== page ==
The worst shin splints I had was from running on them for 3 months. At the end of the season I was overdosing in pain killers by a few thousand mg. So I went to the doctor and he said I was running on stress fractures and that I was an idiot (they became stress fractures). But it only took about 1.25 months (~6 weeks) to fully heal.

    After taking time off, slowly get back into it and stretch before you do cardio like that, especially stretch your shins. A lot of people don’t stretch. But it can help you feel a lot better during a workout, and will help prevent injuries down the road. Good luck
    Thanks for the advice.

    Ive bought a cooling gel pad shortly after I made the thread, put it on there about 3 times a day for about 10-15mins and it helped alot.
    Foamrolling also seems to help. But Im not doing my shins, but my calve, or to be more precise from my ankle up to the beginning of my calve. Theres some serious tension so might have to do with it.

    Also doing a proper warm up now instead of just start jumping.

    I had 2 sessions each about 10-15 mins recently and it felt pretty ok. One of the hardest parts will be to discipline myself to keep the sessions short. Since I love it so much I could do it for hours, but Im now aiming for 2-3 10min sessions each week.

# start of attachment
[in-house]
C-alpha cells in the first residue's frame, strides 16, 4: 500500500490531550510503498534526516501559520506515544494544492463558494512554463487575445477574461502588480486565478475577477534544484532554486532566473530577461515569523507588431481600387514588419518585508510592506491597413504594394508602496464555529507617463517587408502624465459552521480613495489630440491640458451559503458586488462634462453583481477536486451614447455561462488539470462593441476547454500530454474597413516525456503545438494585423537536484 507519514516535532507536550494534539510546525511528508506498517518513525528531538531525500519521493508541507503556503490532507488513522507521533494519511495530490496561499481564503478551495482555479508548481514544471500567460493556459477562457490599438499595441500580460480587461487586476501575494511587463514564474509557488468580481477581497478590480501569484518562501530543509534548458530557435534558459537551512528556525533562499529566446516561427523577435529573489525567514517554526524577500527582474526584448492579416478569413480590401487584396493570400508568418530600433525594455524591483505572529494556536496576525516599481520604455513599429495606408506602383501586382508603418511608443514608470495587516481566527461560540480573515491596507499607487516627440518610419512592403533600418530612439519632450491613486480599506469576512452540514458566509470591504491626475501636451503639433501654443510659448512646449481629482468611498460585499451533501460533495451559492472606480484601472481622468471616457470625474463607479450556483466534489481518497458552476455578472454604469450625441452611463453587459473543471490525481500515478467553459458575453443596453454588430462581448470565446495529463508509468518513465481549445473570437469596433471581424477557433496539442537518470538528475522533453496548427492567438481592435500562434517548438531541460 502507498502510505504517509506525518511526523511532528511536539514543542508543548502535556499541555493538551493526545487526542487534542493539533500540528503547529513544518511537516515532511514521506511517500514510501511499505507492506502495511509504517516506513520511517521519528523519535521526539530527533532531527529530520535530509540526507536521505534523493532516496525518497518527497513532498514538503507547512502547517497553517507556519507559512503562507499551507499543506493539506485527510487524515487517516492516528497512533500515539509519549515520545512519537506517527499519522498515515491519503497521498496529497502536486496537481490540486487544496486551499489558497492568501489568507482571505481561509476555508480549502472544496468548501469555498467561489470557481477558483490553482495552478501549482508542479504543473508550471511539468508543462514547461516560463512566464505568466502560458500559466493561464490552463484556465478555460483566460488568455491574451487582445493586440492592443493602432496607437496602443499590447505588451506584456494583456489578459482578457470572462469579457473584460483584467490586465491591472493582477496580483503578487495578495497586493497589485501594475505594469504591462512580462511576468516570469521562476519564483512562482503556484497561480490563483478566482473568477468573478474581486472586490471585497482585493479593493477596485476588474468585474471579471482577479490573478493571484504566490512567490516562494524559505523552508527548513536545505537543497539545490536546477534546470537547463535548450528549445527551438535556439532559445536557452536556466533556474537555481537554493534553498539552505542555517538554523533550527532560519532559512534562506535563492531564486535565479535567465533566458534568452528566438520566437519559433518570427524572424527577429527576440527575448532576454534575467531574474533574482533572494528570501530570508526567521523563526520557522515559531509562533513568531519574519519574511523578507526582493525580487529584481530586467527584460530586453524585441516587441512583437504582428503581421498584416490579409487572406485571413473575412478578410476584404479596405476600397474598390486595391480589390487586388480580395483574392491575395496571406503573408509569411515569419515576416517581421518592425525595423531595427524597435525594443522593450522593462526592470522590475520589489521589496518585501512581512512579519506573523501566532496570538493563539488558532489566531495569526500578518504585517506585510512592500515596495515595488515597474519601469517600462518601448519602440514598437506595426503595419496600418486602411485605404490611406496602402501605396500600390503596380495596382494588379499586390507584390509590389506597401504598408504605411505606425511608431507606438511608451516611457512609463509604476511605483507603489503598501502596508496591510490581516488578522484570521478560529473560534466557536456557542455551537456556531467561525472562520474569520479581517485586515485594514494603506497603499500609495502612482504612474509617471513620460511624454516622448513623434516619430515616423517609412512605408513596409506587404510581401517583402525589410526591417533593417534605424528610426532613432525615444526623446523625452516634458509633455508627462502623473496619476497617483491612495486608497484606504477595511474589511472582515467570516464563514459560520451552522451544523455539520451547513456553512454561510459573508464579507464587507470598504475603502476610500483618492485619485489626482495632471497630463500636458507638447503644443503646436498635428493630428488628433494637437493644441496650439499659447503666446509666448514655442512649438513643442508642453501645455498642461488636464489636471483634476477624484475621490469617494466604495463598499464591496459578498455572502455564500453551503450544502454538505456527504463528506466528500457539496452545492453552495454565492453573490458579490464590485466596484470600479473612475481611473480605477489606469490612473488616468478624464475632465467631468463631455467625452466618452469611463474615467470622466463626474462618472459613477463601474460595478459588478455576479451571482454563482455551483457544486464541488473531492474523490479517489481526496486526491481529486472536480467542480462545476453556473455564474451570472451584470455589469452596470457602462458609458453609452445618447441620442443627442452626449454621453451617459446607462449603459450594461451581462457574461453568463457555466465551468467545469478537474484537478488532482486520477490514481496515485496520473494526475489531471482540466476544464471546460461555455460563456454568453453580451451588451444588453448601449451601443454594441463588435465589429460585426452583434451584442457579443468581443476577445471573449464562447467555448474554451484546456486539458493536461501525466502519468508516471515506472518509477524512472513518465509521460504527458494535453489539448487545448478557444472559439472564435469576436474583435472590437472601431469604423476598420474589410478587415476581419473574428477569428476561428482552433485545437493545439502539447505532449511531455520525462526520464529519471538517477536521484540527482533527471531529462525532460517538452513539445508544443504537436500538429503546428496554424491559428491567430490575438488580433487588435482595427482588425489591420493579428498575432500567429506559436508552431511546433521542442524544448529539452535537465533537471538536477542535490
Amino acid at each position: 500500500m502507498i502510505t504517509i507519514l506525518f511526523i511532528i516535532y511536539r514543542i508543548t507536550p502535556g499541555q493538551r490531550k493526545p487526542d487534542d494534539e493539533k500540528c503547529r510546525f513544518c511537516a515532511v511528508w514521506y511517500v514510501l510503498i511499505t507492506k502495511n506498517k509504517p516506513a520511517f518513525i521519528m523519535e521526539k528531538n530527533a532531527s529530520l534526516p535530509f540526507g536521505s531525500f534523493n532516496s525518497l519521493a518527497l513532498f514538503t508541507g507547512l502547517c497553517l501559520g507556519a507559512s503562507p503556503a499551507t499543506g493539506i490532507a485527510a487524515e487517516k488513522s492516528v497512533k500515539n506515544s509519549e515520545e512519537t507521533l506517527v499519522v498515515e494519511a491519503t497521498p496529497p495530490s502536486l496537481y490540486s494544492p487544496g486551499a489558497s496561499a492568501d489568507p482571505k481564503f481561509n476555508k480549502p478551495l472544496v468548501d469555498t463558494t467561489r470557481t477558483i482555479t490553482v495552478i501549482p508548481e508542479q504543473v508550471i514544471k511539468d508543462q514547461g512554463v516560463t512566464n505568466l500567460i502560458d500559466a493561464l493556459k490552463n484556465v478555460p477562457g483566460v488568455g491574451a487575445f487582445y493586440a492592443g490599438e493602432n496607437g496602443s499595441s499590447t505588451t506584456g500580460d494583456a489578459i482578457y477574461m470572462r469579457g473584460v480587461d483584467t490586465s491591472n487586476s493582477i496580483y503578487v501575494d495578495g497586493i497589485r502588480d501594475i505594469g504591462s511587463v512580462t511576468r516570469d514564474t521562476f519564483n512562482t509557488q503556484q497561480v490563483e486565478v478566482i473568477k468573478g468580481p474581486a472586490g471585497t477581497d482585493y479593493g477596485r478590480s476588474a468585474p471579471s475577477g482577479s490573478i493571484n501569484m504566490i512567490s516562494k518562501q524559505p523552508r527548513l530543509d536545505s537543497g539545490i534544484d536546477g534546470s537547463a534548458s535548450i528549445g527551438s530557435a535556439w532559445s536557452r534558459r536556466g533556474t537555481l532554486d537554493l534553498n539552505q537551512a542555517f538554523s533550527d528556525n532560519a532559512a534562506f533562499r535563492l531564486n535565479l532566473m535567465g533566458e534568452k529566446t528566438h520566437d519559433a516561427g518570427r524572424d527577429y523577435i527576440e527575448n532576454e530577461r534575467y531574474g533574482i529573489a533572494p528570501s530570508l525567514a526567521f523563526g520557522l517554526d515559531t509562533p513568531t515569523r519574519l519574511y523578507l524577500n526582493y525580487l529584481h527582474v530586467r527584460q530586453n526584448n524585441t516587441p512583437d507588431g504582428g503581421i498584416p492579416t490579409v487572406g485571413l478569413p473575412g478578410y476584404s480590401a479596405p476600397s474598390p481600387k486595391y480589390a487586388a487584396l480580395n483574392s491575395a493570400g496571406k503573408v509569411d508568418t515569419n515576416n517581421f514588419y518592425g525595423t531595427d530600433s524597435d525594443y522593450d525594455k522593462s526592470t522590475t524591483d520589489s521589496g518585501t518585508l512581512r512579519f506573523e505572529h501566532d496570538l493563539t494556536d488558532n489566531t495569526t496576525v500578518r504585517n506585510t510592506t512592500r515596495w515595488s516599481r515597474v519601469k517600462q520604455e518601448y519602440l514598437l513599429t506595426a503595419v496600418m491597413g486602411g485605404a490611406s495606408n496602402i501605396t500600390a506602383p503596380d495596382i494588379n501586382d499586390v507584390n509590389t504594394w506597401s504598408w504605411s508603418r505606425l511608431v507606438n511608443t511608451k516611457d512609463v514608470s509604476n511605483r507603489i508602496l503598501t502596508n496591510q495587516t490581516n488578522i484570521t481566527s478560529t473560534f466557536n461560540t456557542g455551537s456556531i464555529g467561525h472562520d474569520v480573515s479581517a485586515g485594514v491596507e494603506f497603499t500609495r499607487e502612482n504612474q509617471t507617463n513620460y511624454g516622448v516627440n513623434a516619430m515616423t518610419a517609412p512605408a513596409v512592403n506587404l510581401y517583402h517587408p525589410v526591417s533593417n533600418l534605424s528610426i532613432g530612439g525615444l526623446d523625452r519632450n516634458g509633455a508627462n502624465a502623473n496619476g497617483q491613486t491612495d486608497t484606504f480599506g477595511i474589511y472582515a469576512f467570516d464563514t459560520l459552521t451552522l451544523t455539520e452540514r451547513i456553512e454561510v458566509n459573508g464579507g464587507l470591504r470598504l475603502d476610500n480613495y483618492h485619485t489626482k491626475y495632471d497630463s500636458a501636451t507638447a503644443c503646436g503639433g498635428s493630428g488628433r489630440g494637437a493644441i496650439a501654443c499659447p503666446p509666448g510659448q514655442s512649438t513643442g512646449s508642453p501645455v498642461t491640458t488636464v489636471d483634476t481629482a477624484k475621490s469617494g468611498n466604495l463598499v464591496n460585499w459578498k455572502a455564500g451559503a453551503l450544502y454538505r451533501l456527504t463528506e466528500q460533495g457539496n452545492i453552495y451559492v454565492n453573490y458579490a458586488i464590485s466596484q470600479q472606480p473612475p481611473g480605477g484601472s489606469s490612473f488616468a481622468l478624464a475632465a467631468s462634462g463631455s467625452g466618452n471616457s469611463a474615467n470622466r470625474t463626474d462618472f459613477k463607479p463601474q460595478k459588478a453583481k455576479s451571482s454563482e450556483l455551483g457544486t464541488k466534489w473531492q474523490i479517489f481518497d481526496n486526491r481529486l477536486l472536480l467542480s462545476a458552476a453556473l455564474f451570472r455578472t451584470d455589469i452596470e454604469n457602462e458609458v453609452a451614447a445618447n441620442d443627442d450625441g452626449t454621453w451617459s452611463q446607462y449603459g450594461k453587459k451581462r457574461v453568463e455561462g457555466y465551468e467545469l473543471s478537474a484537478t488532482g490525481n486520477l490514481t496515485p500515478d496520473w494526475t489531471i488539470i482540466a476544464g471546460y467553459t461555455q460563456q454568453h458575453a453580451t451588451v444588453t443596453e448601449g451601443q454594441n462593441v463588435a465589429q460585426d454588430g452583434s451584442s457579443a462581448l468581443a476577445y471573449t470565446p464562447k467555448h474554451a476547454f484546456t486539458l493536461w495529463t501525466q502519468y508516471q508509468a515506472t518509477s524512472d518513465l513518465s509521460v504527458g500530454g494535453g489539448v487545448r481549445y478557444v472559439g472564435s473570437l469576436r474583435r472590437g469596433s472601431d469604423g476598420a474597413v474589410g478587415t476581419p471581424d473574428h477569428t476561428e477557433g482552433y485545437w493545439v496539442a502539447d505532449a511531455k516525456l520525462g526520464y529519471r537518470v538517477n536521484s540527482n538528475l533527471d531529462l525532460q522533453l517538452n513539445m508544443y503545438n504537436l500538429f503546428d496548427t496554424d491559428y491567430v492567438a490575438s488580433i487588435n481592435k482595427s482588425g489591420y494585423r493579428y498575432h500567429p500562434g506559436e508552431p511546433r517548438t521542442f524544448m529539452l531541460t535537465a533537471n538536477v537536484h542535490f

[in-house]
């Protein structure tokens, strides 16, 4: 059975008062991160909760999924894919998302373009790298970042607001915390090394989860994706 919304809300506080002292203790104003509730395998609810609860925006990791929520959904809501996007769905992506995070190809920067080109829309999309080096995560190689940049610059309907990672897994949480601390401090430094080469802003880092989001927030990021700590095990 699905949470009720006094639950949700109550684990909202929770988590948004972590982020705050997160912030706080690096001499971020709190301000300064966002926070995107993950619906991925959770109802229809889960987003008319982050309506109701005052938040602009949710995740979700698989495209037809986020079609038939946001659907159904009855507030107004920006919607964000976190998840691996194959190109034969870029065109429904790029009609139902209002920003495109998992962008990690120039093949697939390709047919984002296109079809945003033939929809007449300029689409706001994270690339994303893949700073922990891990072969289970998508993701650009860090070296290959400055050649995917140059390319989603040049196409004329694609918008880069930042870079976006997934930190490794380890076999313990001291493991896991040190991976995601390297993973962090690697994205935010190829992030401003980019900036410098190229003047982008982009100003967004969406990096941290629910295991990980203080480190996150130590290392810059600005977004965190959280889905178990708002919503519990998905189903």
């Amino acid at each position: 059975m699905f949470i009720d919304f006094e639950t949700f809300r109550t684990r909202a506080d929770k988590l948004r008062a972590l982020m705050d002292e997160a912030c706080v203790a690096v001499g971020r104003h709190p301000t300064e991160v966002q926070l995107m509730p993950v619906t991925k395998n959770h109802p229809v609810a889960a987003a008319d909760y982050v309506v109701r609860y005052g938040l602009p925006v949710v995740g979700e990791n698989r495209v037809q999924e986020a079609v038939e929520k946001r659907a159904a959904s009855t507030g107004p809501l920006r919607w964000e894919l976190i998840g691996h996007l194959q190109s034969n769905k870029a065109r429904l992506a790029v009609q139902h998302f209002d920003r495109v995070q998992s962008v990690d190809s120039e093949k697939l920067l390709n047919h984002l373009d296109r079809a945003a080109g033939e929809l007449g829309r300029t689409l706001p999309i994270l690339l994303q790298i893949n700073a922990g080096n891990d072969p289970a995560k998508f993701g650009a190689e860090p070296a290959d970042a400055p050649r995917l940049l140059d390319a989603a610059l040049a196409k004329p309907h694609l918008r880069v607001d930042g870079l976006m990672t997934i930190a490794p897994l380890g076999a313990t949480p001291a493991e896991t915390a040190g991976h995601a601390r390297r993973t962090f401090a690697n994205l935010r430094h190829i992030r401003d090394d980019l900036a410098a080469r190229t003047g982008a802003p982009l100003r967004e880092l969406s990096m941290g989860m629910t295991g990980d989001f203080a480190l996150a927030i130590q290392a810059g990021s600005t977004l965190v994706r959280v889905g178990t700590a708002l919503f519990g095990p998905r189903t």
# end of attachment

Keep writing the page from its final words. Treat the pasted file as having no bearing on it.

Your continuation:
I also getting it always on the right shin first, same goes for knee pain. Might have to do with my hips since I have the feeling of my right leg being longer. Gonna ask the doc next week.
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  8. #8
    Registered User bloodseek's Avatar
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    I've had really bad shin splints and they suck. I went through the same thing you did for about 2 years. What helped me are shin compression sleeves. You can get them on Amazon for about 12-20 bucks. Good luck
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  9. #9
    Registered User ThePaperCutter's Avatar
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    My shin splints also started on just my one leg. I think it’s pretty normal for that to happen. And you can increase the time and intensity of the jump roping. Just do it gradually